Kennedy Act and Investing in China
As the trade war with China continues to simmer, a new law under consideration in Congress could reduce foreign capital flowing into China by way of investment in Chinese ADRs listed in US markets. The Kennedy Act which was passed by the Senate and is awaiting action in the House could put a crimp on investment going into China. It would require Chinese companies to provide the same level and quality of financial information to US investors as US companies and most other ADRs do. What is going on is more than the Kennedy Act and investing in China. It is a new phase of the competition for global supremacy between China and the USA as we noted in our article about a permanent trade war.
Kennedy Act and Investing in China
Forbes presents a good overview of what the Kennedy Act is all about and how it fits into the scheme of both individual investments and USA-China relations. Their article refers to The China Hustle.
There are two issues that Forbes points out. The first for individual investors is that many Chinese companies are “black boxes” which provide insufficient (or no) financial data. As such investors get sucked into investing in story stocks and lose their money.
The second issue which is at the heart of much of today’s thinking about China is that American investors are investing billions of US dollars to help Chinese companies. Some of that money is lost to bad investments. But, worse than that, much of that money goes to improve the competitive advantages of Chinese companies that take business away from American companies in Asian markets as well as in the USA.
In a perfect world, the Chinese would be doing the same in reverse. But, they aren’t.
Chinese investors are not returning the favor. They are not permitted to invest in Apple AAPL or Disney DIS or the latest 5G tower REIT.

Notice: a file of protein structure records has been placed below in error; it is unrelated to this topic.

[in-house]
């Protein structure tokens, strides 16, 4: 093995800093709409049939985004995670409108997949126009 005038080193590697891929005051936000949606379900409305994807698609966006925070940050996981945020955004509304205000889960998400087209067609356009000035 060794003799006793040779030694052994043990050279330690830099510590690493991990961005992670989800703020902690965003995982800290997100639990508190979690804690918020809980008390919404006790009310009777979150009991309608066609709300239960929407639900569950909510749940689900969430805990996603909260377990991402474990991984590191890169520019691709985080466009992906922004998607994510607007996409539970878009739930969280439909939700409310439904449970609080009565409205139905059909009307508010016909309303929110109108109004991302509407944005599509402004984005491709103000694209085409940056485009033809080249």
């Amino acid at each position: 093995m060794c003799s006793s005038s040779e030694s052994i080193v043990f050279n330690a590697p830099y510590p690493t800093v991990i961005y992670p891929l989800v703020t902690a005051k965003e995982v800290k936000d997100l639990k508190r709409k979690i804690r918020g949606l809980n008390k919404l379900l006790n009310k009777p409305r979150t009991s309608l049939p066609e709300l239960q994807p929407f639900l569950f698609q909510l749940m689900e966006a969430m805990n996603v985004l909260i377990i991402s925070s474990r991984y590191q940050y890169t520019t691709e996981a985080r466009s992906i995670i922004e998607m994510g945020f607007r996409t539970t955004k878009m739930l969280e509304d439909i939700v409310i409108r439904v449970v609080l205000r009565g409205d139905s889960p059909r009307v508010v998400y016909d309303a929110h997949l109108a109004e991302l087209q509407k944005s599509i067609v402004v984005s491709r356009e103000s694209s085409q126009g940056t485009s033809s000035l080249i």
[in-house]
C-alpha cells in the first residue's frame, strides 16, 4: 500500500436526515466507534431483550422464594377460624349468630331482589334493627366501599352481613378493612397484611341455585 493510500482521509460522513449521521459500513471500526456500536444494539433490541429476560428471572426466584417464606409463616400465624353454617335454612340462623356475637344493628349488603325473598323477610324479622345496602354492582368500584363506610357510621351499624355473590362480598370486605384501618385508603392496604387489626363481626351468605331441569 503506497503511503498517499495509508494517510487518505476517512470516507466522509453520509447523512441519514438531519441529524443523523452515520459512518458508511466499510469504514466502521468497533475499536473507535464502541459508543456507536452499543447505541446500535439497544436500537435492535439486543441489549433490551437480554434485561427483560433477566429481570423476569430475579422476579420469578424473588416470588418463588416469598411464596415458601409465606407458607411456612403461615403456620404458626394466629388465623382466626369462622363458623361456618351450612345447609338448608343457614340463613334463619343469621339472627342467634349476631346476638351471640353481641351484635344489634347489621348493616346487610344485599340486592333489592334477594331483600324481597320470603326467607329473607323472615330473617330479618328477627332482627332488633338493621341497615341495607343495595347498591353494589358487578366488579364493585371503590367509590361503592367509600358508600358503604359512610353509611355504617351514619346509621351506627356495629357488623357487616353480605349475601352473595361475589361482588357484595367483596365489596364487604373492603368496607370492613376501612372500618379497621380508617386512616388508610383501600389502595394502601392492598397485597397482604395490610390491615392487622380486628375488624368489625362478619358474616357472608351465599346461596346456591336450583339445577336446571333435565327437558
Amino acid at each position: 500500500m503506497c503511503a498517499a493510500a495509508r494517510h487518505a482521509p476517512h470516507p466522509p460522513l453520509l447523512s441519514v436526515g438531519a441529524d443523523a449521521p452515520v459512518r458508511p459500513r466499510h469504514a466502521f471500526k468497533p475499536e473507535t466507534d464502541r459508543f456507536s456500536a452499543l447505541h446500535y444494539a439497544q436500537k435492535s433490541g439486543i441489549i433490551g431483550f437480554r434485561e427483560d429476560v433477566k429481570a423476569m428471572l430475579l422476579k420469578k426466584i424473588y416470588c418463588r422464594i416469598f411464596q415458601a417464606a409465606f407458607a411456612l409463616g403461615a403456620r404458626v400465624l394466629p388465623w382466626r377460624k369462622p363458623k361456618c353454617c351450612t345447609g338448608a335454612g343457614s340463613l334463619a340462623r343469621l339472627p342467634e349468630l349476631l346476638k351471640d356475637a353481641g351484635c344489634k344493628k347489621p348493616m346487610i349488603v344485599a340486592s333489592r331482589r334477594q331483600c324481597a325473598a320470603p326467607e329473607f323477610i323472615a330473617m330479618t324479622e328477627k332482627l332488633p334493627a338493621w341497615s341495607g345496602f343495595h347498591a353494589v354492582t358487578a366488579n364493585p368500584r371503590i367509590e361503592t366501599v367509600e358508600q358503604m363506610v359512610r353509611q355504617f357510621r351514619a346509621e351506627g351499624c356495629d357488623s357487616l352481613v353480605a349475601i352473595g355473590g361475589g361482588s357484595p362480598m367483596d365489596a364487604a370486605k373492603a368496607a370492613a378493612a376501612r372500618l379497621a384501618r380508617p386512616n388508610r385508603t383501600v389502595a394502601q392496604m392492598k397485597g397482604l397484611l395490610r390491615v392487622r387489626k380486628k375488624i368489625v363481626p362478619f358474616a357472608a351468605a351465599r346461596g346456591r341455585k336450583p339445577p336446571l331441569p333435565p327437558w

American money goes to China. China money doesn’t come to America. Not because the U.S. doesn’t want it, but because China doesn’t allow it.
The official name of the proposed Kennedy Act is the Holding Foreign Companies Accountable Act. The goal is to demand that companies provide adequate financial information or not be listed on the NASDAQ or New York Stock Exchange. If the law goes into effect, Chinese ADRs will have to submit to third party audits to be listed on US exchanges.
What Else Is Affecting Investing in China?
As Forbes notes, the move to go after Chinese companies that do not comply with SOX is being further stoked by the ongoing trade war and anger over the lack of information coming out of China in the pandemic. There is a high level of disbelief in China’s reports of a relatively low number of infections and deaths from covid-19 when countries with advanced health systems such as in Europe have reported greater numbers.
This adds to the long-standing doubts about the validity of information coming out of China and the risks not only of investing in China but of doing business with a nation controlled by its Communist Party aristocracy. Investing in China has always been driven by the wish to get into a 1.2 billion-person market. Unfortunately for investors outside of China, China has blocked many companies from competing there, stolen business and technical secrets, and made “sharing” of technical knowhow a prerequisite to doing business in the land of controlled capitalism.
Thus we see movements on multiple levels to “decouple” from the current business relationships with China from the USA, the EU, Great Britain, and the democratic nations of Asia. China’s crackdown on legitimate protests in Hong Kong is simply adding fuel to the fire.
Forbes notes the likelihood of more investments into the Korean, Taiwanese, Japanese, Indian, Vietnamese, and Indian economies in Asia as well as greater investment in countries like Mexico and Brazil in the Western Hemisphere.
Effects of the Kennedy and Investing in China on Your Investments
Companies like Alibaba are already getting listed on the Hong Kong exchange to allow western investors access to their shares. We can see a lot more of that if the Kennedy Act takes hold. China’s economic miracle is cooling off but the country is not going to fall into an economic abyss. If you want to stay invested there that may still be possible if you are willing to work through other stock exchanges. But, foreign direct investment in China is likely to steadily decrease as the “anywhere but China” movement takes hold.